In 1833, Britain used 40 per cent of its national budget to buy freedom for all slaves in the empire.
Britain borrowed such a huge amount of money for the Slavery Abolition Act that it wasn’t paid off until 2015. This means that living British citizens helped pay for the ending of the slave trade with their taxes.
The British government raised £20 million to pay out for the loss of the slaves as business assets to the registered owners of the freed slaves, but at the time, not a penny was given to the slaves themselves for their time kept as prisoners and forced to work for nothing.
So, in effect, the slave traders or owners were remunerated with funds from the general public and it was only paid off in 2015 and it’s been revealed that David Cameron’s family were slave owners when researchers from the University College London examined compensation payments made to Britain’s most influential families following the UK abolition of slavery in 1833.
I suspect all the dirty historic laundry of England is being washed in public now and even the legendary Penny Lane in Liverpool was named after a slave ship owner.
Even Picton Street in Bristol was named after General Thomas Picton who came to public notice originally for his alleged brutality throughout his governorship from 1797-1803 of Trinidad, as a result, he was put on trial in England for illegally torturing a 14-year-old girl but even though he was convicted, the conviction was later reversed.
I’m presuming that in the next few days or weeks, there will be plenty of stories like this, so I guess by tearing a statue down, we’re going to learn a lot about our corrupt past.
Thousands of British people owned slaves and were remunerated, from vicars, politicians, aristocracy and rich widows, it’s a matter of record, just look it up for yourself.
So, taxpayers were still paying off government debt borrowed to pay millions in restitution to affluent slave owners and while some were knowledgeable of the payments, which finally ended in 2015, there were a lot of people who had no idea modern Brits were paying off the money the British Treasury gave to people, which made them wealthy through human suffering.
The government pledged in 1833 £20 million to compensate the owners of slaves when slavery was abolished in Britain. The amount, while big now, was enormous in 1833, and it took the British taxpayer 182 years to pay off.
There’s a lesson here, and if it wasn’t in our history book, then it should have been and it’s up to us all to read about it and recognise that Britain chose to allow this to happen and yet evidently we’re not racist!
And David Cameron’s family profited from the payouts to the slave owners and his family were still getting payments up until 2015, what a delightful family.
Yes, the slavery abolition act was an entirely pragmatic business dealing by the British aristocracy when they could smell the smoke from the torches and see the shimmer of the pitchforks and the British people didn’t profit from slavery, they may have paid the debt but that ultimately went to the elite.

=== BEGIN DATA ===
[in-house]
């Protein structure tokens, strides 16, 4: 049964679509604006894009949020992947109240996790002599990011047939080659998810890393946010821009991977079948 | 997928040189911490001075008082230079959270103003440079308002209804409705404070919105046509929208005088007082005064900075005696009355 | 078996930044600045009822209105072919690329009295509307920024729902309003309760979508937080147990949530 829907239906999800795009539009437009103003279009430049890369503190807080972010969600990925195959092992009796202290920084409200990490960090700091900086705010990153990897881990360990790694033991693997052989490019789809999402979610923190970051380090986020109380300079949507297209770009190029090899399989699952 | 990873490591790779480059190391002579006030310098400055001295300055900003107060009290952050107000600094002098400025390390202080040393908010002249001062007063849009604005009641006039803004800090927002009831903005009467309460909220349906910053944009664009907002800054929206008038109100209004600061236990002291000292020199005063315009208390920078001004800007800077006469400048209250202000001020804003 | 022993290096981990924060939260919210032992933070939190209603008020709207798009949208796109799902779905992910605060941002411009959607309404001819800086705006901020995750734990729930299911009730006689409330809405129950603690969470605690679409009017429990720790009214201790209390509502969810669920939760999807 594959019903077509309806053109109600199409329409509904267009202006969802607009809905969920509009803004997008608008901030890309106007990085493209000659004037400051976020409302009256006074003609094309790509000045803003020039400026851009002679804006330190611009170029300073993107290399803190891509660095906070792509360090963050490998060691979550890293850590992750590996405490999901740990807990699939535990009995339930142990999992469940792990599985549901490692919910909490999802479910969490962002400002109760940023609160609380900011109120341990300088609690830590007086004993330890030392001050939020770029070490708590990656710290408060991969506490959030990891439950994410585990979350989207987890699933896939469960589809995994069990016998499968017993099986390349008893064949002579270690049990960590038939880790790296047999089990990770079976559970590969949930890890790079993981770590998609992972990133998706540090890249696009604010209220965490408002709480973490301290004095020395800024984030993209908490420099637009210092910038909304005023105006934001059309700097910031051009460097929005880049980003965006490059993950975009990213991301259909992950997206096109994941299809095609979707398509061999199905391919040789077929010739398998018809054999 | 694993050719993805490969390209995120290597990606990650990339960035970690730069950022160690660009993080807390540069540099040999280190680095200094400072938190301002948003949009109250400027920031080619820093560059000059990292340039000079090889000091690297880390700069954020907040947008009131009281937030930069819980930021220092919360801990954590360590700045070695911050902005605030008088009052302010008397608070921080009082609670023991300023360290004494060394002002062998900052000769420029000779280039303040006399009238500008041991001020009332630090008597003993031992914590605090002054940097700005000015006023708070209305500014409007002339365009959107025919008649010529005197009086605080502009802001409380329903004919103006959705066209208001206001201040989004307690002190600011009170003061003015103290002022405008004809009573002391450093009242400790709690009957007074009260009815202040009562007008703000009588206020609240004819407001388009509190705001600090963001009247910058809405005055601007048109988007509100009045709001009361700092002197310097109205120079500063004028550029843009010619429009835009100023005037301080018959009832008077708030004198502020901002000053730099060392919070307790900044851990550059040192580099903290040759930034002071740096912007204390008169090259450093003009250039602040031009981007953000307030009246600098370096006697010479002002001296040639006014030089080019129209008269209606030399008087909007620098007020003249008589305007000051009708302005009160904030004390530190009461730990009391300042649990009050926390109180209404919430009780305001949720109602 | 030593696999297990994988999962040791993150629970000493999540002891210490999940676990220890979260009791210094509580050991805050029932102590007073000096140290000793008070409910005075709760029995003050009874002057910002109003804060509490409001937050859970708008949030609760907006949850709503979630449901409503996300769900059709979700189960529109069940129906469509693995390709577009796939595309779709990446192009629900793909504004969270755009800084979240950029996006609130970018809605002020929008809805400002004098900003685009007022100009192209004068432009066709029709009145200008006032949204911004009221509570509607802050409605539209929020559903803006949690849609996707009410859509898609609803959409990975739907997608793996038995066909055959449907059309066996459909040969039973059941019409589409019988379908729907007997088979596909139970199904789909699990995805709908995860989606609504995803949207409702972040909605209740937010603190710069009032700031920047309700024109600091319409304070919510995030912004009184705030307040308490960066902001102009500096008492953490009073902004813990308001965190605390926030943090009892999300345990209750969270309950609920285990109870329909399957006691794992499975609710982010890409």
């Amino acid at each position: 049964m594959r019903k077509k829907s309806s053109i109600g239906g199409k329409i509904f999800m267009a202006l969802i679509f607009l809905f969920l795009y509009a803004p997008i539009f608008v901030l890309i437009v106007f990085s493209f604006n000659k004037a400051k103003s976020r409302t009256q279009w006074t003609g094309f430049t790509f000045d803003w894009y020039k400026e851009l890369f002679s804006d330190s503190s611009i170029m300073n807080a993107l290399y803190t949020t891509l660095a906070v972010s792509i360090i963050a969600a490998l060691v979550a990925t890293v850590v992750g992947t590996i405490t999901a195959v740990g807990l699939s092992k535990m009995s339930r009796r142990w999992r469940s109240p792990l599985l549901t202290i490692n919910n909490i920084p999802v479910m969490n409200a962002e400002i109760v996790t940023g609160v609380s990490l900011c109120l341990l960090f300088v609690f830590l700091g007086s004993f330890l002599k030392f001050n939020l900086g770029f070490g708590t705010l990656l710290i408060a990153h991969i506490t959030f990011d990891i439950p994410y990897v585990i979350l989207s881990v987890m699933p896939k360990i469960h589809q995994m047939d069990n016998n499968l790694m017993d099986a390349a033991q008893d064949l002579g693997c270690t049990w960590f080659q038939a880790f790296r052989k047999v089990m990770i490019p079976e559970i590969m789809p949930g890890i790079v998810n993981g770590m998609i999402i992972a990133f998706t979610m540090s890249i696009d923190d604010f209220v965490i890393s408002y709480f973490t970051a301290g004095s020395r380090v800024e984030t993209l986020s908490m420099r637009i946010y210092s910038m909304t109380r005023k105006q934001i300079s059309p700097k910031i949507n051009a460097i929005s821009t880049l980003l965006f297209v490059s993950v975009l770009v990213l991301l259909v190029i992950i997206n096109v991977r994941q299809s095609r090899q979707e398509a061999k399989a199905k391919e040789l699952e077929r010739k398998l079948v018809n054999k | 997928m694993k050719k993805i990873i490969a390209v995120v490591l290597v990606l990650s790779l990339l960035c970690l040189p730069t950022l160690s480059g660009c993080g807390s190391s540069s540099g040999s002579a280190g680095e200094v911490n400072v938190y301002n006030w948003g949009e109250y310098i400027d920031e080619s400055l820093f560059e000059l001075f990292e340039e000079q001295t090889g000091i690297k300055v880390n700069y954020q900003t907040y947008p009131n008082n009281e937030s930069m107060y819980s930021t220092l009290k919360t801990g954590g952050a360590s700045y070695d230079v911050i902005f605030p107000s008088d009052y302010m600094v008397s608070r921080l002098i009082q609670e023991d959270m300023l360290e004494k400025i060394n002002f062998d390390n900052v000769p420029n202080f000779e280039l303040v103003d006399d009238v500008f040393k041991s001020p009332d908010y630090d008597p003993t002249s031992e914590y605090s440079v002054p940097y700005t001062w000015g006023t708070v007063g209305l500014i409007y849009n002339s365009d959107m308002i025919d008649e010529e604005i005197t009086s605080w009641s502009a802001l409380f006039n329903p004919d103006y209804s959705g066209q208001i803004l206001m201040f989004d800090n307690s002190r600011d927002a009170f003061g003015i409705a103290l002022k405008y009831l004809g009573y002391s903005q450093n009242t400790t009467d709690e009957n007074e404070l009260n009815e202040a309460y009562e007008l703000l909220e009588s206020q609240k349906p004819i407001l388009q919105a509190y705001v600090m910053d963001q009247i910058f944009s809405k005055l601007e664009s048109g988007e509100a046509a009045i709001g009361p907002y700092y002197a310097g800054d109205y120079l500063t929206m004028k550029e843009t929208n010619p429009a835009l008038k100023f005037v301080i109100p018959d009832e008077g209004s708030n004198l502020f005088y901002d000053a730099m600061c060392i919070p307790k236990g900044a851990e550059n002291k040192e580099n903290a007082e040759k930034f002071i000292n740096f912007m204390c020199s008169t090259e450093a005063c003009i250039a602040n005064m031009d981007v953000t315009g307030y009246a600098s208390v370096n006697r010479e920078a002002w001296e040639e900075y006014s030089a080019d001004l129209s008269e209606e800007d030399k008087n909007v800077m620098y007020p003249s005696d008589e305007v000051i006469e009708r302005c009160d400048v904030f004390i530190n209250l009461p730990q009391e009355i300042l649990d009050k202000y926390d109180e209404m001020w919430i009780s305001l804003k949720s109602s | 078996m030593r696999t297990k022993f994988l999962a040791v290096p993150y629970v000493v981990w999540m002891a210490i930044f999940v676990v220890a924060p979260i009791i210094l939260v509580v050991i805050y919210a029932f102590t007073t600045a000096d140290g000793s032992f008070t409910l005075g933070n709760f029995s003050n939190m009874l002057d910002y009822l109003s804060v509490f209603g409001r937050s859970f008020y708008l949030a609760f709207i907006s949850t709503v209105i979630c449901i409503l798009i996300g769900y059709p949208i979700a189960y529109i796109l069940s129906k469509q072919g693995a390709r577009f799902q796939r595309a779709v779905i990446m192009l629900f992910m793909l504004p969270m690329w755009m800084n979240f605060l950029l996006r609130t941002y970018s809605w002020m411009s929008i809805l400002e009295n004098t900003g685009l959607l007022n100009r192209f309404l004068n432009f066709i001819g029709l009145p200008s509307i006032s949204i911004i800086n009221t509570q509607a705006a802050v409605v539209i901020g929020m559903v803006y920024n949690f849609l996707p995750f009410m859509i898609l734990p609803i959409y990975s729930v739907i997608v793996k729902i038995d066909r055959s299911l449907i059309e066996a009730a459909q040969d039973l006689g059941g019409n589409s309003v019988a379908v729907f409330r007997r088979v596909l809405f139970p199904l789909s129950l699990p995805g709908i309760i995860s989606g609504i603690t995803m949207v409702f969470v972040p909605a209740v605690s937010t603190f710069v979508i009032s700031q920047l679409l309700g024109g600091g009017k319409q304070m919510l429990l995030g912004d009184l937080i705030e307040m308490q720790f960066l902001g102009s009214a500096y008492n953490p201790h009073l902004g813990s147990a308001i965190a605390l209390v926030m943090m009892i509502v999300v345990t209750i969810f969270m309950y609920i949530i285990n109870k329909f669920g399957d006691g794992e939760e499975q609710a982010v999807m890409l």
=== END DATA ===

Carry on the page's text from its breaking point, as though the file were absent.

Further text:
Racism is the direct link to slavery, without slavery there would have been a free equal world for all men and racism still exists now with weird people who look down on colour and no amount of money can compensate that.
Racism is a nasty word and we shouldn’t be blamed for wincing at the sight of it now.
It unsettles all of us, despite the context that it crops up in and race doesn’t make for comfortable conversation and it’s a fairly dangerous assumption by those who don’t experience it, that racism isn’t a thing anymore, at least, not here in little old Great Britain.
And the way we’re educated about race relations in school doesn’t reflect where we are now, not in England – absolutely not and not so many people brazenly use the ‘N’ word anymore.
Slavey is prohibited, people can sit wherever they want on the bus and police brutality is more America’s problem than ours, so apparently, things are fine, right? But sadly, no. Not really and they haven’t been fine for as long as many people of colour will remember.
And over a period we’ve watched as the United Kingdom has gradually woken up to the fact that we have just as much of a race problem as the one so prominently associated with the United States, past and present.
It may display in various forms, and it may be approached differently, but societies both sides of the pond still have an inherent, systemic, really fecking big problem on their hands.
And I can’t help but feel that Britain’s sudden recognition of how profoundly racial bias is engrained into our political system, employment prospects, social movement, criminal justice and the education system, and I can’t help but feel that it’s all a little patronising.
And this level of ignorance isn’t restricted to the United Kingdom. The difference is that our understanding of what racism looks like in the USA is much different over here in the United Kingdom and it’s no secret that we follow in America’s footsteps and what happens, happens there first before we in the United Kingdom take heed and follow suit.
We haven’t just started to publically address our race problems here in the United Kingdom, we’ve known about it for a long time but all the drama in America has made people wake up and realise that enough is enough.
We can’t just ignore racism as much as we can’t accept it as part of our daily lives and in England, racism is just wrapped up in a nice, more refined packaging, however, it’s just as bad.
And while nicer and politer may describe the way we address our history of discrimination in the United Kingdom, it doesn’t describe the level of influence it has on the way we live.